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of cryptocurrencies are just one report from one newsagency can cause such dramatic falls. —— it is. goldman sachs is a giant in the world of investment trading and the fa ct world of investment trading and the fact that they were planning on the opening of trading desk in the world of cryptocurrencies lent that world a great deal of credibility, but one business insider has reported the bank is now backing away from those plans. at a tech conference in san francisco, the chief a natural office of the goldman sachs called that report fake news. nonetheless, the values of those currencies have been taking a nosedive, falling between ten and 20% over the last two days. dr stephanie hare, independent technology expert joins me now. good morning to you. stephanie, what problem does cryptocurrency solve?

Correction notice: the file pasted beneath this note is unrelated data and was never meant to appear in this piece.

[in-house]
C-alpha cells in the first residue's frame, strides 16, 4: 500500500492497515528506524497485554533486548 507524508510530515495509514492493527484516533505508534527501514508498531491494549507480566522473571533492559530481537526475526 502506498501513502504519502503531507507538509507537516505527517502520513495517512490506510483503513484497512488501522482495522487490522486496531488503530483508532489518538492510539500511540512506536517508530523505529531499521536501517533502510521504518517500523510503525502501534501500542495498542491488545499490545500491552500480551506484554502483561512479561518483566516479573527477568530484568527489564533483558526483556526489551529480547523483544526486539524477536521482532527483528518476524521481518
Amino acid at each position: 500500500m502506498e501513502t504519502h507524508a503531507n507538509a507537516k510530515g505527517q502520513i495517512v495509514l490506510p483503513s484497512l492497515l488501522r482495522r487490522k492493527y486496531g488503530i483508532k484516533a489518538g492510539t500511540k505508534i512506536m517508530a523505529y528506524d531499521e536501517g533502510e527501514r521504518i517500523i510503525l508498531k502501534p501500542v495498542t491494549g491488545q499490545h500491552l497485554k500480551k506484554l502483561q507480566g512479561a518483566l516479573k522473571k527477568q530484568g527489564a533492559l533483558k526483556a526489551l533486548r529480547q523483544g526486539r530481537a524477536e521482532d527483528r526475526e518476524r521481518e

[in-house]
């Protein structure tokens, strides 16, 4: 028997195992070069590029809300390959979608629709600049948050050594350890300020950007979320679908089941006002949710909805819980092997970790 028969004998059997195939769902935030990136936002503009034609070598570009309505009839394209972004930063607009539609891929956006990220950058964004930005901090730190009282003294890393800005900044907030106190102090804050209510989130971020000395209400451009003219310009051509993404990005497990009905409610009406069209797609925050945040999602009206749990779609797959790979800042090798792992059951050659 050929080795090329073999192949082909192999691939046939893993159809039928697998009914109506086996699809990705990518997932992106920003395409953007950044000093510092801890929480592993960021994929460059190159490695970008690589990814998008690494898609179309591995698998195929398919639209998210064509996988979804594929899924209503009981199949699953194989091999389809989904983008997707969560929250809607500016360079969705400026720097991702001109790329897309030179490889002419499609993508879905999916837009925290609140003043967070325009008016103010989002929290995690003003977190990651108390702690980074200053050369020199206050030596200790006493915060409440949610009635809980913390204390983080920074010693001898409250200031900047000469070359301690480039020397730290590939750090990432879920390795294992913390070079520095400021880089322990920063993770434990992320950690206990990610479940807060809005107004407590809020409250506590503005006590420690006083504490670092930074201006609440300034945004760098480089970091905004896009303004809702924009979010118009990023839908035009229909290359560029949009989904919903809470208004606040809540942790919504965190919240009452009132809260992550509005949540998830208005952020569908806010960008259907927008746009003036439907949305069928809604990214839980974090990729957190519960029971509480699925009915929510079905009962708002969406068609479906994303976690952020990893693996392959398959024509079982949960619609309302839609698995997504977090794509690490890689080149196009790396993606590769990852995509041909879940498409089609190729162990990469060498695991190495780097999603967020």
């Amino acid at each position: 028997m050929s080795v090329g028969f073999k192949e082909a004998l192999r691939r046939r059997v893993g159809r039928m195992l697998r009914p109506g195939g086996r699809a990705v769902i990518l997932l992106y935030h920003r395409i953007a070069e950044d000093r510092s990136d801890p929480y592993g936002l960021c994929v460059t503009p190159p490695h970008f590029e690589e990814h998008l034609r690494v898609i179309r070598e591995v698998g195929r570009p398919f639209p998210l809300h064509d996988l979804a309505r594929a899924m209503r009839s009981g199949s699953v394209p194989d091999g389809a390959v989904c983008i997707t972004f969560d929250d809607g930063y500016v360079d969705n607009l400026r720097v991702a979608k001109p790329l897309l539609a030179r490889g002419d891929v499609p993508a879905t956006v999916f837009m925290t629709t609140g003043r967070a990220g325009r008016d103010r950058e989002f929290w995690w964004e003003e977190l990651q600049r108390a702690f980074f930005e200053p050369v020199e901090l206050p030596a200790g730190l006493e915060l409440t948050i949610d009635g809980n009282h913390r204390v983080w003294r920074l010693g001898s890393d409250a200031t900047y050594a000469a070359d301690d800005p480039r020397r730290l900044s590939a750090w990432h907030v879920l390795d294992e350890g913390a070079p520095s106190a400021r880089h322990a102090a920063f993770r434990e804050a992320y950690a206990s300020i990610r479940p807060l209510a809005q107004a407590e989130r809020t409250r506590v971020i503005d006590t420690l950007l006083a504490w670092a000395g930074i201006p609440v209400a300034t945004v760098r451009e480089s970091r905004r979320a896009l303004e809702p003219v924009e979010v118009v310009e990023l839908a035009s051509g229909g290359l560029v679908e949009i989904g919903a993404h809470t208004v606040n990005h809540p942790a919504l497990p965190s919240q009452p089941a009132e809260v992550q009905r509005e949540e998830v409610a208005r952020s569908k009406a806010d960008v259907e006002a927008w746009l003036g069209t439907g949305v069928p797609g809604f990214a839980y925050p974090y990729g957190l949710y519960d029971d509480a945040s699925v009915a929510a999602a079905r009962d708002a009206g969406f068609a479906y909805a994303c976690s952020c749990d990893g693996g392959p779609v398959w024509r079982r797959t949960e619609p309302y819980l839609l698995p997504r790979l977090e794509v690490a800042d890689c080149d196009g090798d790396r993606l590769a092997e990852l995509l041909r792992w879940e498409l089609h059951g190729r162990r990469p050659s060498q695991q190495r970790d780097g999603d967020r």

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we have got lots of currencies of our there, why do we need a whole other basket of currencies?” our there, why do we need a whole other basket of currencies? i think it is probably worth going back to the origin, the history of cryptocurrencies. 0ne the origin, the history of cryptocurrencies. one of the unique selling points of this cryptocurrency, one is the very fact that it cryptocurrency, one is the very fact thatitis cryptocurrency, one is the very fact that it is not issued by a national government appeals to people who just want to be off the books, not how to deal with governments at all. also, you do not have to give your personal information when you are setting up your monetary trading and indeed that appeals to all sorts of people. some of those people are legitimate but it also appeals to criminals, terrorists, drug dealers, people who do not want to be traced and you won't be able to exchange currency payments. so it solves a problem for those people. the question is really, doesn't solve any problems of the rest of the world ? any problems of the rest of the world? that any problems of the rest of the world ? that is any problems of the rest of the world? that is what is so interesting. so often in business, we hear people say they do not like regulation, it is onerous. but here